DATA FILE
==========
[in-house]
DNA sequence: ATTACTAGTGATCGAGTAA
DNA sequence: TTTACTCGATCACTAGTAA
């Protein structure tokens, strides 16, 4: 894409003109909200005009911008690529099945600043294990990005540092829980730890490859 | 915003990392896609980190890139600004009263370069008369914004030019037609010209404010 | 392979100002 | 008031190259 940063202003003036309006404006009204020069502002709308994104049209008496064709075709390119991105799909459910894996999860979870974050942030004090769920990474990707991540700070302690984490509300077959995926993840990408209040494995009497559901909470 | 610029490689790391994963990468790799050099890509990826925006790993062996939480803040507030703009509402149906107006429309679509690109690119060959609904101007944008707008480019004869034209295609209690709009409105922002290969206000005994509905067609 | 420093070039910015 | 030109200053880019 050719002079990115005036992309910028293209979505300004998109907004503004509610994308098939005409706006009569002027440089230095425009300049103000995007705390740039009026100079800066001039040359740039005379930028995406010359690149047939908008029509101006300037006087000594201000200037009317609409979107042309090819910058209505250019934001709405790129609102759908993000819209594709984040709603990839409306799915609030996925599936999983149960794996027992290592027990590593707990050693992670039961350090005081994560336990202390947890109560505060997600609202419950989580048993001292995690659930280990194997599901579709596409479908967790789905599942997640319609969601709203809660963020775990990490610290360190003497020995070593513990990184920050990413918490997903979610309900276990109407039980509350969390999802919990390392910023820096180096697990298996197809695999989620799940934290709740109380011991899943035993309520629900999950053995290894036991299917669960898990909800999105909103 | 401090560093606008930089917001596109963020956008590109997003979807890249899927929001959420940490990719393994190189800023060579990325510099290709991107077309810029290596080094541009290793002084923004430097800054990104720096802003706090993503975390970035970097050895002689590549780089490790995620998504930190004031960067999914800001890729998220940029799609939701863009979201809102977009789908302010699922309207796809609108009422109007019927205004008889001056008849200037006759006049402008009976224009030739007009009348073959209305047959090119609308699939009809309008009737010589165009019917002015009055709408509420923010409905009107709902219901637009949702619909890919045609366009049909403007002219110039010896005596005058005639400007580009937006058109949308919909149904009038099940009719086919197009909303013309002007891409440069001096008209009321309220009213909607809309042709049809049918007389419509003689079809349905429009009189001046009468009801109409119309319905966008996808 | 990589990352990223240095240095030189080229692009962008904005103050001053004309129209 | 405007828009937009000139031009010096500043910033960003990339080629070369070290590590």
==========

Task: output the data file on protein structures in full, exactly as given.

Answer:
[in-house]
DNA sequence: ATTACTAGTGATCGAGTAA
DNA sequence: TTTACTCGATCACTAGTAA
């Protein structure tokens, strides 16, 4: 894409003109909200005009911008690529099945600043294990990005540092829980730890490859 | 915003990392896609980190890139600004009263370069008369914004030019037609010209404010 | 392979100002 | 008031190259 940063202003003036309006404006009204020069502002709308994104049209008496064709075709390119991105799909459910894996999860979870974050942030004090769920990474990707991540700070302690984490509300077959995926993840990408209040494995009497559901909470 | 610029490689790391994963990468790799050099890509990826925006790993062996939480803040507030703009509402149906107006429309679509690109690119060959609904101007944008707008480019004869034209295609209690709009409105922002290969206000005994509905067609 | 420093070039910015 | 030109200053880019 050719002079990115005036992309910028293209979505300004998109907004503004509610994308098939005409706006009569002027440089230095425009300049103000995007705390740039009026100079800066001039040359740039005379930028995406010359690149047939908008029509101006300037006087000594201000200037009317609409979107042309090819910058209505250019934001709405790129609102759908993000819209594709984040709603990839409306799915609030996925599936999983149960794996027992290592027990590593707990050693992670039961350090005081994560336990202390947890109560505060997600609202419950989580048993001292995690659930280990194997599901579709596409479908967790789905599942997640319609969601709203809660963020775990990490610290360190003497020995070593513990990184920050990413918490997903979610309900276990109407039980509350969390999802919990390392910023820096180096697990298996197809695999989620799940934290709740109380011991899943035993309520629900999950053995290894036991299917669960898990909800999105909103 | 401090560093606008930089917001596109963020956008590109997003979807890249899927929001959420940490990719393994190189800023060579990325510099290709991107077309810029290596080094541009290793002084923004430097800054990104720096802003706090993503975390970035970097050895002689590549780089490790995620998504930190004031960067999914800001890729998220940029799609939701863009979201809102977009789908302010699922309207796809609108009422109007019927205004008889001056008849200037006759006049402008009976224009030739007009009348073959209305047959090119609308699939009809309008009737010589165009019917002015009055709408509420923010409905009107709902219901637009949702619909890919045609366009049909403007002219110039010896005596005058005639400007580009937006058109949308919909149904009038099940009719086919197009909303013309002007891409440069001096008209009321309220009213909607809309042709049809049918007389419509003689079809349905429009009189001046009468009801109409119309319905966008996808 | 990589990352990223240095240095030189080229692009962008904005103050001053004309129209 | 405007828009937009000139031009010096500043910033960003990339080629070369070290590590």